Fibonacci Numbers

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Related to Fibonacci series: Golden ratio

Fibonacci Numbers

A sequence of numbers in which each number is the sum of the two previous numbers (1, 1, 2 and so on). Some technical analysts use Fibonacci numbers to determine which securities are bullish or bearish. Some of the ways they use Fibonacci numbers are Fibonacci time zones, Fibonacci retracement, Fibonacci fans, and Fibonacci arcs.
References in periodicals archive ?
When designing radiuses, you can create an S curve by using the Fibonacci series. The larger curve should not exceed the 1:2 ratio at the beginning of the Fibonacci scale, says landscape architect Michelle Van de Voorde, president of Van de Voorde Landscape Architecture Inc.
A confirmation of coincidence or near-coincidence of the pattern would signal a strong validation of the predictive power of Fibonacci series.
She builds proportions according to the numbers of the Fibonacci series and/or other additive-automorphological mathematical series (for their definition see footnote 28 below).
The Fibonacci series was discovered in the thirteenth century by the mathematician monk Leonardo of Pisa, who published it in a book important for a number of things, including the popularization of the now-familiar Hindu-Arabic numerals.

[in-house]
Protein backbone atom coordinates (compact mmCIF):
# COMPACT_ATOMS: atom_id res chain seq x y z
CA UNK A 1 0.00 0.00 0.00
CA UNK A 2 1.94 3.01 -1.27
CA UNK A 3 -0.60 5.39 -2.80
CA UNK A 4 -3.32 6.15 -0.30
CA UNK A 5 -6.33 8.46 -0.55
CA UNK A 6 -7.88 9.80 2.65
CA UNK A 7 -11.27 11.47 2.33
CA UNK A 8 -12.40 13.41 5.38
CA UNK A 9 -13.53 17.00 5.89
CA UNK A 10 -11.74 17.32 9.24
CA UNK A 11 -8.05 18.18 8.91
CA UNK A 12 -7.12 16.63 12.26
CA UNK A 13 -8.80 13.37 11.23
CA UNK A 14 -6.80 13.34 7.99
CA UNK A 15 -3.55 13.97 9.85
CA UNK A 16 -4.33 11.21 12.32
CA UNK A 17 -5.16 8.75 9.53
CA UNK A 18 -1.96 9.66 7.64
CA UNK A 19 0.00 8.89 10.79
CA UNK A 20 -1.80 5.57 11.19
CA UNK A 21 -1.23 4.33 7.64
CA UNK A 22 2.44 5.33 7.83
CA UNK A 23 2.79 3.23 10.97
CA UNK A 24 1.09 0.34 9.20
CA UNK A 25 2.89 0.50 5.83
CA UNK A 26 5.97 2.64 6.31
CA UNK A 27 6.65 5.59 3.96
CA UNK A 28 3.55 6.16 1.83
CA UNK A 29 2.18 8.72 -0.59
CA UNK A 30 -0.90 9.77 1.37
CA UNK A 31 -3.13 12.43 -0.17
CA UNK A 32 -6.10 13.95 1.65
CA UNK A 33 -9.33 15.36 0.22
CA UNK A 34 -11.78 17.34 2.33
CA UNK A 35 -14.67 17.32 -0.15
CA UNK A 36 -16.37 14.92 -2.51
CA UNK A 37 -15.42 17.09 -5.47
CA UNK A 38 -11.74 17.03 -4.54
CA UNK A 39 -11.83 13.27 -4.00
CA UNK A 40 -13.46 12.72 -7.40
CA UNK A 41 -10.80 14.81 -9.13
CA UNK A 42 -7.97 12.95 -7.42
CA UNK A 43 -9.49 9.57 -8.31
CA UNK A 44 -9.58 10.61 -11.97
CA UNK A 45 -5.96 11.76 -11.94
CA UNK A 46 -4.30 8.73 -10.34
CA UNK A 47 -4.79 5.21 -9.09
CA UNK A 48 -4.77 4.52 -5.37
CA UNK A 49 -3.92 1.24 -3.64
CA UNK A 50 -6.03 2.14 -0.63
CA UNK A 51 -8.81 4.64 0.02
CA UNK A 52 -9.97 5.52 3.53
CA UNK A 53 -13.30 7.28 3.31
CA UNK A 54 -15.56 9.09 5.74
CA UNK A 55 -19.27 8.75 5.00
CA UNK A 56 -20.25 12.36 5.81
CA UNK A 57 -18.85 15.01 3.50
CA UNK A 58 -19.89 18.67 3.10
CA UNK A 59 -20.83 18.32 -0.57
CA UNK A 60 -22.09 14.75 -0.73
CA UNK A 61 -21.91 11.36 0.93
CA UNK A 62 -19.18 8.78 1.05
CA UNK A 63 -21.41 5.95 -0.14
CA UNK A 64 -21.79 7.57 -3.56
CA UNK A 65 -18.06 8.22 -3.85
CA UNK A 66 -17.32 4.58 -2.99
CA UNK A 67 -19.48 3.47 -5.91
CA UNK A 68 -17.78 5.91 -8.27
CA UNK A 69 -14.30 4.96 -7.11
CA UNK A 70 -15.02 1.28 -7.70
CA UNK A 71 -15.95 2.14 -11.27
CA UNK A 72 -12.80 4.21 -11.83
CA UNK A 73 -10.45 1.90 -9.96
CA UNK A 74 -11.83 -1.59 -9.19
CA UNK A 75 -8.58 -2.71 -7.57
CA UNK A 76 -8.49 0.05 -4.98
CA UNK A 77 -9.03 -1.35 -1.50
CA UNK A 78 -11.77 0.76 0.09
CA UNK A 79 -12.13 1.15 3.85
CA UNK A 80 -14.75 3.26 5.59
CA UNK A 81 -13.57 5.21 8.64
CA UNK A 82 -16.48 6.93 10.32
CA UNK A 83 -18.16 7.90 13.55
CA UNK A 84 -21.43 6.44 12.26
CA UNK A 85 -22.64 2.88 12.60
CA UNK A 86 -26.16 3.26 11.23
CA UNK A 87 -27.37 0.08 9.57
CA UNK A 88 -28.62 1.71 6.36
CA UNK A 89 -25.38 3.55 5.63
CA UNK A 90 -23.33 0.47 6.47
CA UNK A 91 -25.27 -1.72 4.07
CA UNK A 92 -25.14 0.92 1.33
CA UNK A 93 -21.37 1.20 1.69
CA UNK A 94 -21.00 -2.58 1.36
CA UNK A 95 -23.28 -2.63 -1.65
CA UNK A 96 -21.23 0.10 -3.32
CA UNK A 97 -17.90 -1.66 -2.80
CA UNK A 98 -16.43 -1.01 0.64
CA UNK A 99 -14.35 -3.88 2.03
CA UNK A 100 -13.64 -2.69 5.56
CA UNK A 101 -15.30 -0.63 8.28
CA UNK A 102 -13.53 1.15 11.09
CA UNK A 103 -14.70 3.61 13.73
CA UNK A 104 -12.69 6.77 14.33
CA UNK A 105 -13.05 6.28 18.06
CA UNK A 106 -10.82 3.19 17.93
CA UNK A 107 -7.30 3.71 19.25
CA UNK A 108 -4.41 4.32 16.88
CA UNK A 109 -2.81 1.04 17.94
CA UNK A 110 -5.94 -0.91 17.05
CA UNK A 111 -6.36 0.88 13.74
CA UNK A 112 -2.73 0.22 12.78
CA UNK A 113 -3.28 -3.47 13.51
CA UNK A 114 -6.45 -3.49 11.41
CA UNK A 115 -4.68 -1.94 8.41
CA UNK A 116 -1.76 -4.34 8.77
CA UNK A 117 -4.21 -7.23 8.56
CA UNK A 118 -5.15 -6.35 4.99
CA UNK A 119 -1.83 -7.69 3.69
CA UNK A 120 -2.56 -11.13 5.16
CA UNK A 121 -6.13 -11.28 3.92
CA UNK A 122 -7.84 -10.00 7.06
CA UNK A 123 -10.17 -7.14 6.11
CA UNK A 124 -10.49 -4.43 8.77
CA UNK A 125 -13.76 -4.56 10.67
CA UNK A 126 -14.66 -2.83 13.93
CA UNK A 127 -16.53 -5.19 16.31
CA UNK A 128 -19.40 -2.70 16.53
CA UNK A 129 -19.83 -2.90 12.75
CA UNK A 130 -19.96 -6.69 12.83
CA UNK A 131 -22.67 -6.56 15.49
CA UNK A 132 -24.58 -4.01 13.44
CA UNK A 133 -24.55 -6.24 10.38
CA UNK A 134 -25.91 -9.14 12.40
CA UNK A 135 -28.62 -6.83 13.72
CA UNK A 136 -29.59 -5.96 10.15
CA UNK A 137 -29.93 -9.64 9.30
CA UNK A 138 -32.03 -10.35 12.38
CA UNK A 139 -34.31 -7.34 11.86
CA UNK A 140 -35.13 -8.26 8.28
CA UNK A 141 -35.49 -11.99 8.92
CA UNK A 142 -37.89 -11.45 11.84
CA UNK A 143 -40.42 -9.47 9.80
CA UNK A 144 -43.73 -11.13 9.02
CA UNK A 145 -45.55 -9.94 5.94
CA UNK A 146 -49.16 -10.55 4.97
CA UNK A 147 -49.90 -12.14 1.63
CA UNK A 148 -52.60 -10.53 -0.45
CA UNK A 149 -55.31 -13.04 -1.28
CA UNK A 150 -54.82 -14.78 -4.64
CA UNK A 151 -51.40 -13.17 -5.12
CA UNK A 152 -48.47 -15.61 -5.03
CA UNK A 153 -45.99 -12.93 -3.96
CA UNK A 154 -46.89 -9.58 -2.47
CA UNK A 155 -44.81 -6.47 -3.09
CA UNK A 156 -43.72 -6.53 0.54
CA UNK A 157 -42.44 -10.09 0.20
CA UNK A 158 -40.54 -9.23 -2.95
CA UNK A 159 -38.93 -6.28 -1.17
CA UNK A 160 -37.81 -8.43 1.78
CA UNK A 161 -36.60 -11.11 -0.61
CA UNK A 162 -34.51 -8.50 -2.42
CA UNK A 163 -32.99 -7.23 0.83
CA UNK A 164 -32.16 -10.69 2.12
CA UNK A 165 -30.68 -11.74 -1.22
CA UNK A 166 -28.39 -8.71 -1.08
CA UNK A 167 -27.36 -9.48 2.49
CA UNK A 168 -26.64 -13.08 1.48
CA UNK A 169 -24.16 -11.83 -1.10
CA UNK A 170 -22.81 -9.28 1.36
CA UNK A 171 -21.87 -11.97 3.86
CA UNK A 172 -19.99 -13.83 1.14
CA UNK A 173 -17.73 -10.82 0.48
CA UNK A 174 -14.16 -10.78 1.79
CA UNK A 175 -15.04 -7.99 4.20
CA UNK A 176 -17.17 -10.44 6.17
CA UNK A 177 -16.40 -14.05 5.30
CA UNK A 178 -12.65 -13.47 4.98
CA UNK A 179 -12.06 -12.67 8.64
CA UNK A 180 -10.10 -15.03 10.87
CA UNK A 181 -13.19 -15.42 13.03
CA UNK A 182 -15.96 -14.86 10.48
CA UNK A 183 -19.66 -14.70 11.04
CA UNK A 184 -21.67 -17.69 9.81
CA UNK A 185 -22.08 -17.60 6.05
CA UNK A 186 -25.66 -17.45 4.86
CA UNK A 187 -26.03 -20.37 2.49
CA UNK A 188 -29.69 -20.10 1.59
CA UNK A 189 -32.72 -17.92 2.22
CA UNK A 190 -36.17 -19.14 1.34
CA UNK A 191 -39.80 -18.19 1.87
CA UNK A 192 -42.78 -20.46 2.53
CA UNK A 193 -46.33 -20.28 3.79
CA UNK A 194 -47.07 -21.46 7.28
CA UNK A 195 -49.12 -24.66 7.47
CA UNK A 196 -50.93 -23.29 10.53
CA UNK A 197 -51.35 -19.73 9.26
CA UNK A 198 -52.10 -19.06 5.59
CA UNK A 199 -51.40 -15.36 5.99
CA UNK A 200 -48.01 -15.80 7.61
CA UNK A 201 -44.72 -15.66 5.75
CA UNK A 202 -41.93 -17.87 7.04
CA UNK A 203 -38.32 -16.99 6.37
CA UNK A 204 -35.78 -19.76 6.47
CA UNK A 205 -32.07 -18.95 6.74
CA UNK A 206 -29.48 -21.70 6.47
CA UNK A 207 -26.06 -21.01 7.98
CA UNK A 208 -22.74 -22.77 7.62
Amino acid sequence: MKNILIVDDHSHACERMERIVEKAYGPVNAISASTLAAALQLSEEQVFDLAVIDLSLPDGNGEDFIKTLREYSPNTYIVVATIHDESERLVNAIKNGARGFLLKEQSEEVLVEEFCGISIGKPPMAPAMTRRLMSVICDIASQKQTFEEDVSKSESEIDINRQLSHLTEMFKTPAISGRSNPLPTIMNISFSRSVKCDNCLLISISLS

The Fibonacci series is a sequence of numbers created by Leonardo Fibonacci in 1202.
Beyond expressing this simple ratio, phi is intimately associated with the Fibonacci Series. The Fibonacci Series was made famous by the thirteenth century Italian mathematician Leonardo of Pisa.
The 84-letter sets had the same fine structure as the Fibonacci series itself, a strict alternation of one even and two odd numbers.
The author introduces a geometric explanation of Phi Ratio, the Fibonacci Series and the Pentagon.
Concepts based on a symmetrical structure were abandoned for a pattern of spirals, based on the Fibonacci series and phyllotaxis (the mathematical basis for most plant growth), which will re-appear-in the sculpture that will sit almost hidden in the core of the Core.
He was filmed by Gerry Schum (the pioneering filmmaker who collaborated with artists including Dennis Oppenheim, Joseph Beuys, and Robert Smithson in establishing an ephemeral "television gallery" of commissioned video works) drawing, on a sheet of glass, a spiral starting from the center--where he had placed a snail--to which he later added the numbers of the Fibonacci series: 1; 1; 2; 3; 5; 8; 13; and so on.
I'm also slightly bemused by familiar sequences, such as pi and the Fibonacci series:
By this time Tworkov had sublimated de Kooning's slash and splash into what he called a "brushing [ldots] analogous to the beat in music." He was also learning from his students at Yale, where he taught from 1963 to 1969: He credited Jennifer Bartlett with introducing him to the Fibonacci series, which inspired his '70s geometrical explorations (not on view).